Edward de Quay manages the Environmental Advisory Group at the Catholic Bishops’ Conference of England and Wales. Here he tells us how the Catholic Church is responding to one of the biggest crises currently facing our planet.
By Edward de Quay
Last August our bishops released a statement entitled ‘Guardians of God’s Creation,’ highlighting the urgency of the ecological crisis we are living through. This statement called for the development of a “Christian spirituality of ecology” which begins in “personal” and “family life”. The bishops committed themselves to engage over the next decade on this urgent challenge, and have already commissioned two film-based resources, ‘Global Healing (in 2018)’ and ‘Global Caring (in 2019)’, as a way for individuals and congregations to enter into discussion on how our faith informs a response to the ecological crisis. Individual dioceses have gone further in setting their own targets, producing resources and working to improve their energy management and education on the issue.
Our particular language in the Catholic Church asks us to recognise a profound ‘ecological crisis.’ Ecology is the study of the relationship between living things and their environment, so we go beyond simple definitions of climate change to understand how our way of living affects the world around us, and its ability to sustain our global family. Pope Francis asks us to hear both the ‘cry of the earth and the cry of the poor,’ and to understand that these cries are inextricably linked.
It can be a challenge to create understanding that caring for our common home is an integral, not optional, part of our Christian experience. Pope Francis quotes the Orthodox Patriarch Bartholomew in saying that “For human beings… to destroy the biological diversity of God’s creation; for human beings to degrade the integrity of the earth by causing changes in its climate, by stripping the earth of its natural forests or destroying its wetlands; for human beings to contaminate the earth’s waters, its land, its air, and its life – these are sins.” (Laudato Si’ 8). Pope Francis suggests that the creation accounts in the book of Genesis show that human life is rooted in three fundamental relationships: with God, our neighbour and the earth itself. These relationships are broken, and the rupture is sin, caused by our presuming to take the place of God and refusing to accept our creaturely limitations. (Laudato Si’ 66).
If we are to love one another as Jesus asked us to, then we need to come to terms with the reality that in a globalised world, everyone is our neighbour. Our way of life doesn’t just affect those immediately around us. The way we live affects anyone involved in creating or dealing with refuse from the products we consume, and anyone trying to make a living from lands affected by climate change. While governments and major corporations must be held to account, we cannot shy away from our personal responsibility. Pope Francis illustrates this through the story of Noah.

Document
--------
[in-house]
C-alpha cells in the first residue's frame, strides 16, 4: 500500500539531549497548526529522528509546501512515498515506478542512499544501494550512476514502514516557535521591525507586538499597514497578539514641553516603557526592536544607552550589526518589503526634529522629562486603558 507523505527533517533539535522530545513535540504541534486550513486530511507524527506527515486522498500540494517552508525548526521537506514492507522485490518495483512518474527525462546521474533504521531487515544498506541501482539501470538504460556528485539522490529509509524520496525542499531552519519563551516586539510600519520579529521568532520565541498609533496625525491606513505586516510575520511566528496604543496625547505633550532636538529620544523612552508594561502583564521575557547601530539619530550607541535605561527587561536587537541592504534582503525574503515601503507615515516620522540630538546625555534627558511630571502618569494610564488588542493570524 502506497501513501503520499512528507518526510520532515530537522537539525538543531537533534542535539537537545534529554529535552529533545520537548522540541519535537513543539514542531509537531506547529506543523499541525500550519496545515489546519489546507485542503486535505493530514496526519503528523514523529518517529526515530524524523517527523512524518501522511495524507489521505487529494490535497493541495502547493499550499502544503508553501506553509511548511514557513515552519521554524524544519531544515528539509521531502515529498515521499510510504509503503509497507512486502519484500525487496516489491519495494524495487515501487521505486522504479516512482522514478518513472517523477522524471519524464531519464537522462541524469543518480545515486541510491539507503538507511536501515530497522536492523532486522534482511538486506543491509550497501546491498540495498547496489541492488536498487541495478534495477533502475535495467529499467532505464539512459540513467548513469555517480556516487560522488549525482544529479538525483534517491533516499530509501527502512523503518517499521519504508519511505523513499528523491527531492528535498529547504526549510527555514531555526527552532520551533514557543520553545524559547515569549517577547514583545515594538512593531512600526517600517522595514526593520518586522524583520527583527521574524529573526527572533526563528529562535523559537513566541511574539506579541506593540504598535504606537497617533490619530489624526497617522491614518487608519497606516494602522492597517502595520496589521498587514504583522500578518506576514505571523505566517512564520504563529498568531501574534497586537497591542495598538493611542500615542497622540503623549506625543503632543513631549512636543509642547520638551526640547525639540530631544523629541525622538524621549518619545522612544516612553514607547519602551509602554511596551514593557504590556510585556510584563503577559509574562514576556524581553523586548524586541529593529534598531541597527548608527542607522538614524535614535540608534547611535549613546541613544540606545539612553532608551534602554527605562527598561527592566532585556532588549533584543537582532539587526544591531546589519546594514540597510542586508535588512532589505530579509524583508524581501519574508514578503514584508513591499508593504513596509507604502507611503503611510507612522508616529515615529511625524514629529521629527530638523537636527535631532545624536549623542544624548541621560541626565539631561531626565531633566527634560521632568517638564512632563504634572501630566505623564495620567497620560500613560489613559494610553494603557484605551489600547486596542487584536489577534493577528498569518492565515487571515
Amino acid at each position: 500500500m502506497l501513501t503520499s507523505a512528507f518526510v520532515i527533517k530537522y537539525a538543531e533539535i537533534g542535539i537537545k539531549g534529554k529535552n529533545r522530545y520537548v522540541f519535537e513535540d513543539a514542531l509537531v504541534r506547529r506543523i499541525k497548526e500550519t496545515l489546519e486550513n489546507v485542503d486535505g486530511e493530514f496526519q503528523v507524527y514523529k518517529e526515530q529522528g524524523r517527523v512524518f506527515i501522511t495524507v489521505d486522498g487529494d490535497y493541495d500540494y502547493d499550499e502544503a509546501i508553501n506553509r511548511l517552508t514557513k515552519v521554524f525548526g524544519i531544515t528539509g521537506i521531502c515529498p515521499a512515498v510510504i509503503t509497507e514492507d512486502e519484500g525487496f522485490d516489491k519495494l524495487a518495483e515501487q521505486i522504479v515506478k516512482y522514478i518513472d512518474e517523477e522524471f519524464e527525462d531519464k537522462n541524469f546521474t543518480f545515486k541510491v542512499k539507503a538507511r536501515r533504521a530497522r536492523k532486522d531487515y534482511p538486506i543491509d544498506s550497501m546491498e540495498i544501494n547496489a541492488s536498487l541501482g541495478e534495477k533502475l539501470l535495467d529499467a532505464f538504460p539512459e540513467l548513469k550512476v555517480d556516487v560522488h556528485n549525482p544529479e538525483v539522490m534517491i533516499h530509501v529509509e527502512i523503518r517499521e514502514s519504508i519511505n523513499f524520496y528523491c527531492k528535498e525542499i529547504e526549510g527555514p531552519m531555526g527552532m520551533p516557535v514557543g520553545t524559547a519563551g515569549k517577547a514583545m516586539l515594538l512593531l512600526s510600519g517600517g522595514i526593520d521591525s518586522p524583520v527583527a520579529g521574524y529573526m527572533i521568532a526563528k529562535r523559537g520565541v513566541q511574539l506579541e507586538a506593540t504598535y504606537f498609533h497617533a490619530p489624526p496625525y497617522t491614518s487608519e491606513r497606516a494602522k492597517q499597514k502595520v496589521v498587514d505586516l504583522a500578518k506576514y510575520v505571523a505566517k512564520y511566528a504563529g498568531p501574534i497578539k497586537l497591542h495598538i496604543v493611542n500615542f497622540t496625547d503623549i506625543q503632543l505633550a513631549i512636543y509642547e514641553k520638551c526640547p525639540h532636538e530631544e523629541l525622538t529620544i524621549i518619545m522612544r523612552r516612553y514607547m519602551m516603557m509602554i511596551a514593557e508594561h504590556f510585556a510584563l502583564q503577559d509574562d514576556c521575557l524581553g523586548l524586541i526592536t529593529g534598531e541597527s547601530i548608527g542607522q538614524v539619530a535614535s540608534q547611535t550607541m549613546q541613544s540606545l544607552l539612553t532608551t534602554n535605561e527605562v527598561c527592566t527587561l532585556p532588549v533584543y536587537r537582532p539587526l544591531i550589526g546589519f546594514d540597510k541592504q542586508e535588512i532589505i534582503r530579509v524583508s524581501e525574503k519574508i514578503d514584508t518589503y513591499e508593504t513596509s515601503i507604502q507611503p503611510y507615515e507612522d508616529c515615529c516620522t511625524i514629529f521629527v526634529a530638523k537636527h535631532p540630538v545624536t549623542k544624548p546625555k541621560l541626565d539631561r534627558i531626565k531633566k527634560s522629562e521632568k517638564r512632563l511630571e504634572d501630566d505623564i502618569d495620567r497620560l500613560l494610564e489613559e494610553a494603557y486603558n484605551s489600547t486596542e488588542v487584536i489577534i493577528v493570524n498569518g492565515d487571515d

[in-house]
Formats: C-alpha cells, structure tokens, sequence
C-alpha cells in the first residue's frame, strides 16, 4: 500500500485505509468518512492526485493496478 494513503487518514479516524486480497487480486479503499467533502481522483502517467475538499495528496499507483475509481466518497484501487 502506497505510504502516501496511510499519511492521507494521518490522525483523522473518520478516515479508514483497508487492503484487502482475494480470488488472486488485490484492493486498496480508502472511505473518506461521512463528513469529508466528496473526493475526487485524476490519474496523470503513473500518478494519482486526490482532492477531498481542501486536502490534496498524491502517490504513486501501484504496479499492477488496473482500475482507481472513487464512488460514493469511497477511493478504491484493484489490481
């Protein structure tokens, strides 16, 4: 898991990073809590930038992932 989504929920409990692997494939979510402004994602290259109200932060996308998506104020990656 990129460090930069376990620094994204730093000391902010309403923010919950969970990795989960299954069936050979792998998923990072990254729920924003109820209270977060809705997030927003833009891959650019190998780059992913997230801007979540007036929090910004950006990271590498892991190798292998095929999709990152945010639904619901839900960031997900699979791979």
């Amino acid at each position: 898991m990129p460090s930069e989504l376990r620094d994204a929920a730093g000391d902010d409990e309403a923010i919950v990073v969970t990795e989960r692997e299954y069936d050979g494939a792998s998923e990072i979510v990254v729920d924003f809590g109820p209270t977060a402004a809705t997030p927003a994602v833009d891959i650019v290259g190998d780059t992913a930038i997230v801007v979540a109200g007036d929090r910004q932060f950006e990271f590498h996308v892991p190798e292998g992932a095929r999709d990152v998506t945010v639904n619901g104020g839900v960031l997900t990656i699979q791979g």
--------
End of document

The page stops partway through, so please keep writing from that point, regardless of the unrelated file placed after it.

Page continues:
“(Laudato Si’ 71) Although “the wickedness of man was great in the earth” (Genesis 6:5) and the Lord “was sorry that he had made man on the earth” (Genesis 6:6), nonetheless, through Noah, who remained innocent and just, God decided to open a path of salvation. In this way he gave humanity the chance of a new beginning. All it takes is one good person to restore hope!”
We need to be like Noah, else we continue to sleepwalk into an uncertain future. We have to wake up. In his extraordinary Urbi et Orbi blessing in March, Pope Francis reflected on the calming of the storm passage from the Gospel of Mark. “’Why are you afraid? Have you no faith?’ Lord, your word this evening strikes us and regards us, all of us. In this world, that you love more than we do, we have gone ahead at breakneck speed, feeling powerful and able to do anything. Greedy for profit, we let ourselves get caught up in things, and lured away by haste. We did not stop at your reproach to us, we were not shaken awake by wars or injustice across the world, nor did we listen to the cry of the poor or of our ailing planet. We carried on regardless, thinking we would stay healthy in a world that was sick. Now that we are in a stormy sea, we implore you: “Wake up, Lord!”
We all have the power to bring about small everyday changes that benefit everyone and help us live lives closer to God, our neighbour and our common home. At home, we can pray, read the Bible, educate ourselves and think about our energy usage, waste, what types of products we use and how they were produced. In parishes, we can promote engagement in the issue and look for ways to build community while making our parishes more environmentally sustainable and based on biblical principles. Nationally we can engage with charities like CAFOD to ensure that our voice is heard at the political level.
Acting on this ‘ecological crisis’ is not about some sort of ‘green’ idealism. It is about our relationship with the Creator and the created, and we can make a start today.
Resources to help you start a parish environment group can be found here: journeyto2030.org/getting-started
The Diocese of Salford have created this helpful leaflet – Caring for our common home, at home: dioceseofsalford.org.uk